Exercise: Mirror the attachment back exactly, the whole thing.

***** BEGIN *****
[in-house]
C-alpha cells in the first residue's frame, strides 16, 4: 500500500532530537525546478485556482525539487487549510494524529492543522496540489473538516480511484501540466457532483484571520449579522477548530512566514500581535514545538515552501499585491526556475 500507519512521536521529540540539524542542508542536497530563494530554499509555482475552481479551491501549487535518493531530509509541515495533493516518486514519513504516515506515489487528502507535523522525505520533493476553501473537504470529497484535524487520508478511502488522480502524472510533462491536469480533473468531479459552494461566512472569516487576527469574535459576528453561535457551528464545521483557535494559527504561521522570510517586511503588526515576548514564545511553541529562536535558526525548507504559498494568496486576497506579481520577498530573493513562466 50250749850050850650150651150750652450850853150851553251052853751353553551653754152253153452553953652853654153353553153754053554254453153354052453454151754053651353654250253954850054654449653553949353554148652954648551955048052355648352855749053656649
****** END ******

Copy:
[in-house]
C-alpha cells in the first residue's frame, strides 16, 4: 500500500532530537525546478485556482525539487487549510494524529492543522496540489473538516480511484501540466457532483484571520449579522477548530512566514500581535514545538515552501499585491526556475 500507519512521536521529540540539524542542508542536497530563494530554499509555482475552481479551491501549487535518493531530509509541515495533493516518486514519513504516515506515489487528502507535523522525505520533493476553501473537504470529497484535524487520508478511502488522480502524472510533462491536469480533473468531479459552494461566512472569516487576527469574535459576528453561535457551528464545521483557535494559527504561521522570510517586511503588526515576548514564545511553541529562536535558526525548507504559498494568496486576497506579481520577498530573493513562466 50250749850050850650150651150750652450850853150851553251052853751353553551653754152253153452553953652853654153353553153754053554254453153354052453454151754053651353654250253954850054654449653553949353554148652954648551955048052355648352855749053656649